With MDR right around the corner, organizations conducting medical device clinical research are working overtime to prepare for the massive regulatory shifts about to go into effect across the EU. Let’s recap what’s ahead:
• With transparency and safety as key goals, MDR expands the scope of what a medical device is. Devices that previously didn’t need clinical trials now will.
• Organizations will need to present more data than ever and keep stronger ongoing compliance documentation – especially with post-market surveillance.
• Electronic instructions for use (eIFUs): All devices on the market in the EU will need to provide users with mobile phone-accessible product information updated in real-time in a user’s preferred language.
And this is just scratching the surface. Other elements of MDR will necessitate more clinical trials and create greater data management complexities. Most device companies will likely undergo growing pains as they readjust their workflows to meet new standards.
And here’s what’s important to note: it’s not just Europe shaking things up with MDR – device regulations in Asia-Pacific (APAC) are rapidly shifting too. It seems that all researchers, regardless of where they work and do business, will need to reckon with these reforms and respond to the global demand for safer, higher-quality devices and a push towards worldwide regulatory harmonization.
For us at Medrio, keeping an eye on these regulatory shifts is crucial to our mission of facilitating clinical trials. Getting bogged down by compliance snags slows researchers’ efforts and prevents their life-enriching work from reaching people in need. A central element of our eClinical solutions is the capacity to efficiently manage vast quantities of data having peace of mind that information is 100% compliant. During this time of worldwide regulatory flux, we suggest taking the long view and seeing these changes as opportunities to overhaul workflows and innovate. Now is a pivotal moment to set in motion new processes to create higher-value products that enhance people’s lives.
There’s already been a lot of discussion about MDR – let’s dive into some noteworthy regulatory shifts taking place across APAC.
Where are medical device clinical research regulations evolving?
The land down under is dedicated to harmonizing regulations with the EU. In 2016, Australia committed to aligning its medical device rules with Europe “wherever possible and appropriate.” Even with MDR’s stricter regulations, Australia’s Therapeutic Goods Administration (TGA) is still seeking to harmonize. Look at these recent developments:
• In April 2019, the TGA announced plans to improve oversight of new devices entering the market, boost post-market monitoring, and provide more device information to patients.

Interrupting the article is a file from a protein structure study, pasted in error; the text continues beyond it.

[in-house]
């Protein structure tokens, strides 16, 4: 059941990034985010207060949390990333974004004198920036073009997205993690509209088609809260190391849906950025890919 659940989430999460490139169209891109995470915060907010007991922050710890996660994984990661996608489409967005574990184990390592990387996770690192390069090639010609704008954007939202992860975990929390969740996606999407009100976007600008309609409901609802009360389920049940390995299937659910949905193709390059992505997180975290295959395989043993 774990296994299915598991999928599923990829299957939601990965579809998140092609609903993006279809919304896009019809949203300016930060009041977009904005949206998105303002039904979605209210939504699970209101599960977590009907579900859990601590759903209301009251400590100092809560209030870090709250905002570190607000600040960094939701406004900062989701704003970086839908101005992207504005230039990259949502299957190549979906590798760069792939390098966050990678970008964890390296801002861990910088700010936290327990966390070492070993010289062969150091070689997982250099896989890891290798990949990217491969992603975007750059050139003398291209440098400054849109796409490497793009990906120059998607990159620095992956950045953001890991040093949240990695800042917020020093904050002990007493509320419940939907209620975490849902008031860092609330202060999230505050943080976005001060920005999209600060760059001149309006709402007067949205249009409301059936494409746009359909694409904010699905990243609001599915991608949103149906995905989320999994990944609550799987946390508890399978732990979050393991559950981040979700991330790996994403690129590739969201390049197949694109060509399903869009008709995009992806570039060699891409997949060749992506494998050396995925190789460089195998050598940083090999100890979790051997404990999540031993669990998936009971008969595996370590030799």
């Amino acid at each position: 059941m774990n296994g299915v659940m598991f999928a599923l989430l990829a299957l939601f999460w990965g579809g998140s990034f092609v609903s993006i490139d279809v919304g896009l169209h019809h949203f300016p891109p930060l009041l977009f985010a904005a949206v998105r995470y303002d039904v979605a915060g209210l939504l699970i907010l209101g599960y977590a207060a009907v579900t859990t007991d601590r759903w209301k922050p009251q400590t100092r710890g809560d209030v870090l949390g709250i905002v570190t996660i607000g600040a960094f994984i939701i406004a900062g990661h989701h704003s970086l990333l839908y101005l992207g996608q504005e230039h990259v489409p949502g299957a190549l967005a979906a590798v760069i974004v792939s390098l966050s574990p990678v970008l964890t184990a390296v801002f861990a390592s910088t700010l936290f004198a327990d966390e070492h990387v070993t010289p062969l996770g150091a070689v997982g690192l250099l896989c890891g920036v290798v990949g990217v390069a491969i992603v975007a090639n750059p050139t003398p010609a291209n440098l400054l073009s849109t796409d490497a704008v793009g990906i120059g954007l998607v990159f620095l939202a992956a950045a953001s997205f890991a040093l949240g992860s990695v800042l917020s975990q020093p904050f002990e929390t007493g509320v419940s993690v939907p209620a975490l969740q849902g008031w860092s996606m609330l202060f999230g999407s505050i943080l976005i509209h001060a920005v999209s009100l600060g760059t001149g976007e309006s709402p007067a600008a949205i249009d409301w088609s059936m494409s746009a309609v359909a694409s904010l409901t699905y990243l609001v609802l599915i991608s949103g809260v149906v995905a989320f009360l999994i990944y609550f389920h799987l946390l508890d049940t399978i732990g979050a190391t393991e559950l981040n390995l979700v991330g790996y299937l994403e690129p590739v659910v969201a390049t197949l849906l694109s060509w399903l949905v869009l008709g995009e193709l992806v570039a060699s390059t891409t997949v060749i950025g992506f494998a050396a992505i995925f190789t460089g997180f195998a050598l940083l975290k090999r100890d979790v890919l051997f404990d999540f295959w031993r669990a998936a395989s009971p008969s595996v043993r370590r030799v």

• The TGA is also looking to upgrade reporting systems by allowing consumers to submit adverse events via smartphone apps. They want to publicize how reporting these events improves safety.
• The country is fast-tracking device reforms to improve transparency and increase public and health professional confidence. Many changes are slated to go into effect starting this year.
China has drastically changed regulations over the past few years. In 2018, China’s National Medical Products Administration (NMPA) published tighter regulations and bigger penalties for noncompliance. But now there’s more:
• In January 2019, the NMPA announced guidelines on inspections of overseas medical device manufacturers. This document clarifies that investigations will target research and development sites as well as manufacturing facilities.
• A fundamental purpose of NMPA’s new regulations is to fulfill a government request to raise the quality of imported products and better serve the public.
In recent years, the government of India has shown a clear inclination to bolster India’s competitiveness in the global medical device market. They’ve also taken steps to ensure higher-quality devices domestically. Take a look:
• In April 2019, the government of India announced mandatory Central Drugs Standard Control Organization (CDSCO) certification for all medical devices sold within the country.
• Just like MDR, these stricter regulations aim to boost safety, performance, and quality standards in medical devices and medical device clinical research.
In the globalized world of clinical trials, massive regulatory shifts like MDR have far-reaching effects. And with stricter regulations emerging in APAC, organizations conducting medical device clinical research, no matter which markets they serve, will need to revamp their processes to stay competitive and easily meet new requirements. For us at Medrio, we’ll keep doing our part to support researchers by making sure our EDC, eSource, ePRO, and eConsent stay on top of the latest regulatory changes. While over the short term, stricter regulations may cause some frustration and organizational growing pains, taking this time to ensure you have everything in place to adapt is the best way to keep your path to innovation clear for the long term.